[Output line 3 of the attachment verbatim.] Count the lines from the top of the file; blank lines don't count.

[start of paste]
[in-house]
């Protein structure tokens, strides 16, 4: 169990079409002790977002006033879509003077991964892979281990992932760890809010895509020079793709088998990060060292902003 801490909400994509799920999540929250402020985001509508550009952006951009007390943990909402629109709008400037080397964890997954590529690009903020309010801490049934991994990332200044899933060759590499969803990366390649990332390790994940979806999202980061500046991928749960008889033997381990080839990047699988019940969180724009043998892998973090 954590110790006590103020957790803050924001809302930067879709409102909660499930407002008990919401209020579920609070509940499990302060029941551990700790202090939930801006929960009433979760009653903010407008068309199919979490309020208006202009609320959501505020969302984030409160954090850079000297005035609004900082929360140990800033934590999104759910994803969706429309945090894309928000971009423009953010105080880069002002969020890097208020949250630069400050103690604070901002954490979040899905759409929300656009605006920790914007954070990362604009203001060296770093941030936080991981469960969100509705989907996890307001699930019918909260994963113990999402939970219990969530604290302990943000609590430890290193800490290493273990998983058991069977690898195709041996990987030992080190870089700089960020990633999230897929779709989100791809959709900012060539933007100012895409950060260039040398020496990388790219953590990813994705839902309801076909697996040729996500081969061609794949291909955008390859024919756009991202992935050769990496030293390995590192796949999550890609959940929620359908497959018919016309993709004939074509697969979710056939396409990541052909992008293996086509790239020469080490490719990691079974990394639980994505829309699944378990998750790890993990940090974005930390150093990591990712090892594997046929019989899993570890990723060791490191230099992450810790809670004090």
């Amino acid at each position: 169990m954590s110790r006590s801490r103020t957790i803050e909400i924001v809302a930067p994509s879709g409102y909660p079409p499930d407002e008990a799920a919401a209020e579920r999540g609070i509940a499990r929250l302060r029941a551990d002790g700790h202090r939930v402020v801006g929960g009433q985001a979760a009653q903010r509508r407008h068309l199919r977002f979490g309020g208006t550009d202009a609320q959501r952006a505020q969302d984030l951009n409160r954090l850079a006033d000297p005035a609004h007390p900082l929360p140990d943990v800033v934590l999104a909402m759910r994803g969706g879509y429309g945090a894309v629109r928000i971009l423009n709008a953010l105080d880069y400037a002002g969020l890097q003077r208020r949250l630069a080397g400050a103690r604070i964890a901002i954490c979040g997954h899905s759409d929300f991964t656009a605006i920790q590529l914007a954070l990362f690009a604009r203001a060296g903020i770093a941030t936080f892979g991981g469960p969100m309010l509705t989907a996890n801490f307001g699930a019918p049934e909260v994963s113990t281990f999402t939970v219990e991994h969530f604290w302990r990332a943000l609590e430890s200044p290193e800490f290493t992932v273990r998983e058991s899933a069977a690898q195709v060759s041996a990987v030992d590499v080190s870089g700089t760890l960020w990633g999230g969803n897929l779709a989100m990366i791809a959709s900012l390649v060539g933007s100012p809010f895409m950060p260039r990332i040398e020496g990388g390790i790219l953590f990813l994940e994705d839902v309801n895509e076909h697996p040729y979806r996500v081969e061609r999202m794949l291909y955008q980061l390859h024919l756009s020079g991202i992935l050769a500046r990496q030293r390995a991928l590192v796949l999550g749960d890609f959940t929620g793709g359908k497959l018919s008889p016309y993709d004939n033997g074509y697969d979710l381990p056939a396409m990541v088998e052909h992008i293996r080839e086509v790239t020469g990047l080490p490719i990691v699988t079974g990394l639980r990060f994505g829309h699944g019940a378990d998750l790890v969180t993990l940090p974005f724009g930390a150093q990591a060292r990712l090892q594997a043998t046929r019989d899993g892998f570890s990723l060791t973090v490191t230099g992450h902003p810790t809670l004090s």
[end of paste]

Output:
């Amino acid at each position: 169990m954590s110790r006590s801490r103020t957790i803050e909400i924001v809302a930067p994509s879709g409102y909660p079409p499930d407002e008990a799920a919401a209020e579920r999540g609070i509940a499990r929250l302060r029941a551990d002790g700790h202090r939930v402020v801006g929960g009433q985001a979760a009653q903010r509508r407008h068309l199919r977002f979490g309020g208006t550009d202009a609320q959501r952006a505020q969302d984030l951009n409160r954090l850079a006033d000297p005035a609004h007390p900082l929360p140990d943990v800033v934590l999104a909402m759910r994803g969706g879509y429309g945090a894309v629109r928000i971009l423009n709008a953010l105080d880069y400037a002002g969020l890097q003077r208020r949250l630069a080397g400050a103690r604070i964890a901002i954490c979040g997954h899905s759409d929300f991964t656009a605006i920790q590529l914007a954070l990362f690009a604009r203001a060296g903020i770093a941030t936080f892979g991981g469960p969100m309010l509705t989907a996890n801490f307001g699930a019918p049934e909260v994963s113990t281990f999402t939970v219990e991994h969530f604290w302990r990332a943000l609590e430890s200044p290193e800490f290493t992932v273990r998983e058991s899933a069977a690898q195709v060759s041996a990987v030992d590499v080190s870089g700089t760890l960020w990633g999230g969803n897929l779709a989100m990366i791809a959709s900012l390649v060539g933007s100012p809010f895409m950060p260039r990332i040398e020496g990388g390790i790219l953590f990813l994940e994705d839902v309801n895509e076909h697996p040729y979806r996500v081969e061609r999202m794949l291909y955008q980061l390859h024919l756009s020079g991202i992935l050769a500046r990496q030293r390995a991928l590192v796949l999550g749960d890609f959940t929620g793709g359908k497959l018919s008889p016309y993709d004939n033997g074509y697969d979710l381990p056939a396409m990541v088998e052909h992008i293996r080839e086509v790239t020469g990047l080490p490719i990691v699988t079974g990394l639980r990060f994505g829309h699944g019940a378990d998750l790890v969180t993990l940090p974005f724009g930390a150093q990591a060292r990712l090892q594997a043998t046929r019989d899993g892998f570890s990723l060791t973090v490191t230099g992450h902003p810790t809670l004090s």